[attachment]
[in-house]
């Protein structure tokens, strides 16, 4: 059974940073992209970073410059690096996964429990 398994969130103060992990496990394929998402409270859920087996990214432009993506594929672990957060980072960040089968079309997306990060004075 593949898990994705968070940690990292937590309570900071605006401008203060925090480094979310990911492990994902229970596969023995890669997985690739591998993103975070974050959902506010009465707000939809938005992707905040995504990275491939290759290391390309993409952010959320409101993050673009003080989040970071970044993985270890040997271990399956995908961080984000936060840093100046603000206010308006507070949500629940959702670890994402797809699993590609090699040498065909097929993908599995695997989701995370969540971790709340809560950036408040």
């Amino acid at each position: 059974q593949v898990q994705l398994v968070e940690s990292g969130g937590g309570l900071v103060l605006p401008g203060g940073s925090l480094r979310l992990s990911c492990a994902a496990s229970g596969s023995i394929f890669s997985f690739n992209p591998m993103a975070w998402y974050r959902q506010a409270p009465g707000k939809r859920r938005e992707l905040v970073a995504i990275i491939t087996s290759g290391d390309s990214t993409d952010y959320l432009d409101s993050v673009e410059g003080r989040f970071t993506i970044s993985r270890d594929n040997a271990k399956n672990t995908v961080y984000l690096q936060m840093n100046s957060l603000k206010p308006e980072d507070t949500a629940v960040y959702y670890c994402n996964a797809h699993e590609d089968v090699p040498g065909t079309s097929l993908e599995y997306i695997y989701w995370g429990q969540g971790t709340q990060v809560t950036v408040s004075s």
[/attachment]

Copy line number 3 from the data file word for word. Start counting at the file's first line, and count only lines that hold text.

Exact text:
């Amino acid at each position: 059974q593949v898990q994705l398994v968070e940690s990292g969130g937590g309570l900071v103060l605006p401008g203060g940073s925090l480094r979310l992990s990911c492990a994902a496990s229970g596969s023995i394929f890669s997985f690739n992209p591998m993103a975070w998402y974050r959902q506010a409270p009465g707000k939809r859920r938005e992707l905040v970073a995504i990275i491939t087996s290759g290391d390309s990214t993409d952010y959320l432009d409101s993050v673009e410059g003080r989040f970071t993506i970044s993985r270890d594929n040997a271990k399956n672990t995908v961080y984000l690096q936060m840093n100046s957060l603000k206010p308006e980072d507070t949500a629940v960040y959702y670890c994402n996964a797809h699993e590609d089968v090699p040498g065909t079309s097929l993908e599995y997306i695997y989701w995370g429990q969540g971790t709340q990060v809560t950036v408040s004075s």